In the 2022 market, when many buyers are submitting multiple offers before they finally get one accepted, avoiding competition and working directly with a seller (and no interference) can be a huge win. Rent-to-own can help you avoid those bidding war nightmares.

Peace of mind

Have you ever experienced buyer’s remorse? It’s never fun to spend money that you worked hard to earn on something that then feels, well, not really worth it.

Now imagine if that “something” is a whole entire house. Real estate buyer’s remorse is real, and it should be avoided at all costs.

With rent-to-own, you get a chance to become familiar with the house, and to wrap your head around how much it’s going to cost you to own it. By the time you get ready to sign that contract or walk away, you’ll likely have agonized over the decision for hours, if not literal years! The peace of mind that this extended type of contract can buy you is a definite plus.

You can likely make changes to the house

This will vary depending on what the seller/landlord prefers, but in many cases, if you want to start making upgrades or renovations to the house, you can get going right away.

Cosmetic changes — paint, flooring, the kitchen backsplash, light fixtures, and other similar projects — can make the house start to feel like “yours” sooner, and you might not have to wait until the deed is in your name to make them.

Rent-to-own pros for sellers

Why would a seller decide to rent-to-own a house instead of selling it immediately on the open market? There are a few reasons (apart from altruism — which does genuinely drive a handful of rent-to-own sellers!).

No need to get the house sale-ready

Selling a house can be an enormous pain once you actually list it, between open houses, buyer appointments, reviewing offers, and other tasks. But getting a house ready to list before you sell it? Depending on the repairs needed — not to mention upgrades or renovations to get it up to spec with the rest of the neighborhood — this can be an undertaking that ranges anywhere between “mildly obnoxious” and “massively excruciating.”

With a rent-to-own agreement, sellers can skip the part where you declutter, deep clean, and spruce up your house for the potential buyers walking through. Depending on the contract, the buyer/renter might have upgrades they want to make to the house while they live there, which the seller won’t have to finance; it can be the buyer’s headache now.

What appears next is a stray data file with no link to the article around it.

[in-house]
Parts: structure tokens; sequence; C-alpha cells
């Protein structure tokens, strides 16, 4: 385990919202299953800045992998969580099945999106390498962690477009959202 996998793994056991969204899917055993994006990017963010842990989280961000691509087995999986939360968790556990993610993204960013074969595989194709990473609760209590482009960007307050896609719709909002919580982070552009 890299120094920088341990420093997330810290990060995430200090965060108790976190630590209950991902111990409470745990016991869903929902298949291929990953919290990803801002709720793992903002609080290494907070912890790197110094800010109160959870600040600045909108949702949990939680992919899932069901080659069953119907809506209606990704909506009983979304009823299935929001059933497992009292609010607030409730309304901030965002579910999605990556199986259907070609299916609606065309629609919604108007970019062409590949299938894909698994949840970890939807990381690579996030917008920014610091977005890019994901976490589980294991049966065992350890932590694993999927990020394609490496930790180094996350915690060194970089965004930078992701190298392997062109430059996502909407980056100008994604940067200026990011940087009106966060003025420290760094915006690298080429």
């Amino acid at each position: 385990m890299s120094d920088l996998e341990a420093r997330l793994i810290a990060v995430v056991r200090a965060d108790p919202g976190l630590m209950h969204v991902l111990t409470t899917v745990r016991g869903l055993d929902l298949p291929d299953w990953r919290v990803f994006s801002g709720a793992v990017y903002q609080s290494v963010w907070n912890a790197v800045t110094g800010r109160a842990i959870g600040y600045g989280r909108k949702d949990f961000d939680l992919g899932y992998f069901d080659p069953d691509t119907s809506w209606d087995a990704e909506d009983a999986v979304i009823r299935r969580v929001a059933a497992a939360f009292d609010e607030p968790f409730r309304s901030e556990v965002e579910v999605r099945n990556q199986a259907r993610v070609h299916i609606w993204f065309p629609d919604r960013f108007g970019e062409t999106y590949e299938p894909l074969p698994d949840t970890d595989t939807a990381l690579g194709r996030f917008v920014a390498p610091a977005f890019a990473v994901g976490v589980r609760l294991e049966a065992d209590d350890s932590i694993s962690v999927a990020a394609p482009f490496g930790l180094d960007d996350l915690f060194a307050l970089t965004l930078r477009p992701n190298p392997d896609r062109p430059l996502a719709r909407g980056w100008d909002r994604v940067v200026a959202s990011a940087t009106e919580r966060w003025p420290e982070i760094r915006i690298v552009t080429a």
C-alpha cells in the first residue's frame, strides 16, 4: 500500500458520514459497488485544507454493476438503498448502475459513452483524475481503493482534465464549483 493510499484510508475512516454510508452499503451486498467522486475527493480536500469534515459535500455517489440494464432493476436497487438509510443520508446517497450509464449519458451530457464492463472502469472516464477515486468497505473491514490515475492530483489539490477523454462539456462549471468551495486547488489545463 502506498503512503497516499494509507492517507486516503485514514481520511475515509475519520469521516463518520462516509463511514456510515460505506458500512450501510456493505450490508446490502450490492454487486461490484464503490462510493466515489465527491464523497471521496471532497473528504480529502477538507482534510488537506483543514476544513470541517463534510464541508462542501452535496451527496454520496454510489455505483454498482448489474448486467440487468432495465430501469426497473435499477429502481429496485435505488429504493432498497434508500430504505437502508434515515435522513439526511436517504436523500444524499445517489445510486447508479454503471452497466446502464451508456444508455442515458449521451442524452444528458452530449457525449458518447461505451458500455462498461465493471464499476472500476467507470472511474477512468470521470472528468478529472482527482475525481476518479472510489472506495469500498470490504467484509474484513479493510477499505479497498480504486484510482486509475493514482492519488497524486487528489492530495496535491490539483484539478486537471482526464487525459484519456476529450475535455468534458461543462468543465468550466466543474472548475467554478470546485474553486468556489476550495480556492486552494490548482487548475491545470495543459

Establish a steady stream of income

How much income, exactly? That’s going to depend on a few different variables that are outside a seller’s control: the current mortgage payment on the house, the market rent for the house, and how much money the buyer agrees to set aside above and beyond market rent for their down payment.

Obviously, the seller is going to need to continue to pay the mortgage payment while they own the house. And the down payment money isn’t the seller’s to spend; that should go into some kind of account where it can sit untouched until the buyer is ready to take ownership of the house.

That said, there is likely to be a gap between the home’s mortgage payment and the current market rate for rent, especially if the seller bought the house years or even decades ago. Which means a certain amount of extra money every month is going to be the seller’s to spend on whatever they like!

There’s a buyer, and a plan

As any seller can tell you, one of the worst parts of selling a house is waiting for a buyer who really wants it enough to sign a contract. (That might not be so much of an issue in 2022, but it can still be nerve-shredding to those who have to wait for a buyer to bite!)

With a rent-to-own agreement, there’s a buyer who is definitely interested in buying the house — just not right away. And there are several options, and compensation, if the buyer backs out of the deal and decides not to pursue it. At that point, the seller can keep the buyer’s option fee and opt to list the house for sale, try to find another buyer, or rent it.

The house might sell for more than market value

Predicting the future is risky business, especially when you’re predicting the future for the purpose of writing a home sale price into a real estate contract. That’s usually how it works with a rent-to-own agreement, though: The buyer and the seller determine in advance (anywhere between one and three years is typical) how much the buyer will purchase the house for later.